DeParle deftly weaves the genealogy of his protagonists -- Angie, Jewell, and Opal -- with the history of slavery and its aftermath and the history of welfare policy.
Later on those widows were folded into the other part of Social Security called the Old Age, Survivors, and Dependents Insurance what people commonly call Social Security.
In the Census Bureau showed that there were 3, children, along with their parents who received Social Security benefits because a parent was widowed or retired. It is one of the best- kept secrets of the nation. The families just get their checks until the children grow up, with no caseworkers to pry into their private lives.
What a contrast to AFDC now TANF, Temporary Assistance to Needy Familieswhich has given cynical officials a scapegoat to advance their political careers and has subjected millions of women and their children to demeaning treatment, inadequate grants, and policing of their behavior.
DeParle wonders whether the stories of three welfare families can be representative of nine million people. The focus on TANF also misses the disabled children whose benefits were cut in the welfare bill, the disabled immigrants who lost their SSI Supplemental Security Incomeand what Peter Adelman described as the most troubling cut of the PRWOAlimiting food stamps to three months out of every three years for unemployed adults under age 50 who are not raising children.
While his deep involvement with these three women reveals much about welfare reform, and DeParle sometimes illuminates the larger picture by citing studies, the larger context is sometimes lost and one is left to wonder just how representative these women are. Nevertheless, DeParle has written compassionately about these women and their struggles with the welfare system and with poverty.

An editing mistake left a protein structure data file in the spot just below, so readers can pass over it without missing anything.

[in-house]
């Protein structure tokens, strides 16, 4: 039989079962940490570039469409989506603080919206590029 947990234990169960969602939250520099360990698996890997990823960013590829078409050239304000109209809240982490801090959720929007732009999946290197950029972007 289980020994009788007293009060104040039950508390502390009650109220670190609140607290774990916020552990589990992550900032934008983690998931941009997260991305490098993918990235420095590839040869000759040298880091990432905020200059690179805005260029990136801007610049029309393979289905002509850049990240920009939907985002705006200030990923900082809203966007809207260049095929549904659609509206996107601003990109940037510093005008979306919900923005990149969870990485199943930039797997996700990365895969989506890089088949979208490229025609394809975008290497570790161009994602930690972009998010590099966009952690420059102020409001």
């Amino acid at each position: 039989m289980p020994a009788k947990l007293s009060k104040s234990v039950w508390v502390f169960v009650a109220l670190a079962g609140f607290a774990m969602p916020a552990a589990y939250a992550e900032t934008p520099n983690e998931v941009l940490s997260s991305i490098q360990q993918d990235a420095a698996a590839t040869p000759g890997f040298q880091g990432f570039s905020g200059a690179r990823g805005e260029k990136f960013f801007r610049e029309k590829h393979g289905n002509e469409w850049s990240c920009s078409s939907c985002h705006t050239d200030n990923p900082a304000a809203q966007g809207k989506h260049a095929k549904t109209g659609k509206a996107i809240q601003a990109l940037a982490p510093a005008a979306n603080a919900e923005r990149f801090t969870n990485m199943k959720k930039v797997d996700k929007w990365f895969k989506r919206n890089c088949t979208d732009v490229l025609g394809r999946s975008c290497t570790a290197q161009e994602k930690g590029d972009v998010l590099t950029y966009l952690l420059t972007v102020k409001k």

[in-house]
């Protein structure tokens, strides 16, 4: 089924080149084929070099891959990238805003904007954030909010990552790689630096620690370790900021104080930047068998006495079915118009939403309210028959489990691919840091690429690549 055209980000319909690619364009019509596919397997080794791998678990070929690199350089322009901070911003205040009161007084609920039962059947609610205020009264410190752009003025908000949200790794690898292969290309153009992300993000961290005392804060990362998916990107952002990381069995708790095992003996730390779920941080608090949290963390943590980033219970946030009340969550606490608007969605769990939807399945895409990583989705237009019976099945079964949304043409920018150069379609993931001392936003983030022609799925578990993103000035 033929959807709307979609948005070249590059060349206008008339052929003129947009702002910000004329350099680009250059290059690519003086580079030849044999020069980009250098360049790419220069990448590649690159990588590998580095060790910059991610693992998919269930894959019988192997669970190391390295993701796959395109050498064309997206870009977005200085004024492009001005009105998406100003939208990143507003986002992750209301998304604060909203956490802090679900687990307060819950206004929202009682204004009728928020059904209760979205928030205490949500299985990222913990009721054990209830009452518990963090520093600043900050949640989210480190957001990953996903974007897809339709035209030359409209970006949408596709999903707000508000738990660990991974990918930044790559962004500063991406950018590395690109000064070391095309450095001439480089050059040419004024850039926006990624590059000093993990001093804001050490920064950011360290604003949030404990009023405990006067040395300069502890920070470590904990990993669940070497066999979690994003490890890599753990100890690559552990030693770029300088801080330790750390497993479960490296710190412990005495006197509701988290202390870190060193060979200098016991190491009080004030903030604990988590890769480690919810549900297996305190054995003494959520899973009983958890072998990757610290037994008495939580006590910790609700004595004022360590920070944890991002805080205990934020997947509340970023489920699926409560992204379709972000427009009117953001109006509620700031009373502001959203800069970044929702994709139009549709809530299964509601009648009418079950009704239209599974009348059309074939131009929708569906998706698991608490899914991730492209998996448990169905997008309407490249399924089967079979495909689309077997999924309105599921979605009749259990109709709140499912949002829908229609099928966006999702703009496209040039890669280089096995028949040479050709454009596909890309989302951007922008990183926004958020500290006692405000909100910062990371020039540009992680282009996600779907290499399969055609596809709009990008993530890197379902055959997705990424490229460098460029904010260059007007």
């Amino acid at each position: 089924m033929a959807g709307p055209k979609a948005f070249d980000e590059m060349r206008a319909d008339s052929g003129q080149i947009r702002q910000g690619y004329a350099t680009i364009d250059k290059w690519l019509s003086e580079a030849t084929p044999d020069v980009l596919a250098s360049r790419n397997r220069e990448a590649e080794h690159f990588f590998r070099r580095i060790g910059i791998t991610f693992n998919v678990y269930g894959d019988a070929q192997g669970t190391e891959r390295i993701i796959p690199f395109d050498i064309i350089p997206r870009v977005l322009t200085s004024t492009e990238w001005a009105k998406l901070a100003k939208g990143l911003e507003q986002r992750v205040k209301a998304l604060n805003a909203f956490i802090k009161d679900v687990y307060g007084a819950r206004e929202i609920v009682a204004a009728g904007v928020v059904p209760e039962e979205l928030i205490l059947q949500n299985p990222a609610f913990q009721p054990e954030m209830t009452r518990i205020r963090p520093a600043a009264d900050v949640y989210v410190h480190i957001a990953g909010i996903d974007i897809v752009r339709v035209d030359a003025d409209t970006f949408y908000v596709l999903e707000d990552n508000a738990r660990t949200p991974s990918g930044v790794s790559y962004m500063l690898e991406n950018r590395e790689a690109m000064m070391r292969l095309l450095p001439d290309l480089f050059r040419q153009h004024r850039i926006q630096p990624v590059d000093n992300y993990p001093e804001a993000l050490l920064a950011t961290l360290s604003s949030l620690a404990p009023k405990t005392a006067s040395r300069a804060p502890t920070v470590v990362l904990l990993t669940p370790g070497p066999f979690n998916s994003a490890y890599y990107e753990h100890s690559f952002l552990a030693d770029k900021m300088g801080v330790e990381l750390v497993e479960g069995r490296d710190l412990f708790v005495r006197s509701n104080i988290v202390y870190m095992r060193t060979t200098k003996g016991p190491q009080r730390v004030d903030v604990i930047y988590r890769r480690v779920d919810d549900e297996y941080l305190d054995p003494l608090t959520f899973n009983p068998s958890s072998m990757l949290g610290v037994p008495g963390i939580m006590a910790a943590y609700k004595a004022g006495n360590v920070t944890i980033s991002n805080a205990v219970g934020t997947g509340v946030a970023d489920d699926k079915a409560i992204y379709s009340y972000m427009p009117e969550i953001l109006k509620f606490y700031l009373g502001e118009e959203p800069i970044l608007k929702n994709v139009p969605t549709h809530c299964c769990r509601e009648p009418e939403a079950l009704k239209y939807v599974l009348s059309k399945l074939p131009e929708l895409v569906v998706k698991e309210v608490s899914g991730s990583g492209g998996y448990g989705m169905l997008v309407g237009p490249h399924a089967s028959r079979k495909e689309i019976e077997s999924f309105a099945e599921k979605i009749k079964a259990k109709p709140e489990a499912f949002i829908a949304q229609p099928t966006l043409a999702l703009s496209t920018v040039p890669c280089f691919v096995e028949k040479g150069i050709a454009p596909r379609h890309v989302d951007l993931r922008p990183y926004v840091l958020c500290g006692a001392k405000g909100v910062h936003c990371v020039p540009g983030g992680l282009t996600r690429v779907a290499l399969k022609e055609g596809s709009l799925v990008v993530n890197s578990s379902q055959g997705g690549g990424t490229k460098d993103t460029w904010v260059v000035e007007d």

He clearly cares deeply about them. He visited their homes, accompanied them to dentist appointments, and drove them to prisons to visit their lovers and fathers of their children.
His description of their experiences gives us a fairly accurate picture of what is happening with black single mothers without a high school diploma who must rely on low- paid work to support their families.
DeParle writes vividly about welfare reform, which he calls "the Middle East of domestic policy.Jun 04, · Many Americans tend to forget there is a significant fraction of the population that still has trouble making ends meet every day. Jun 04, · Many Americans tend to forget there is a significant fraction of the population that still has trouble making ends meet every day.
Apr 08, · Very interesting hub about the American Dream and the Poverty Ideology. So true: "In reality, success has many different formulas. An individual’s assets may include education, capital, social networking, family privileges, access to transportation, natural talents, personality, physical appearance, health, help and luck."Reviews: "The American Dream is rapidly becoming the American Illusion," Philip Alston said.
U.S. poverty American Dream United Nations Human rights. Free Essay: “The American Dream” as defined by James Truslow Adams in is a national ethos of the United States in which freedom includes the opportunity.
The share of Americans in poverty grew in more than 1, counties and decreased in Of the counties where 30 percent or more of residents had income below the poverty threshold, 93 were.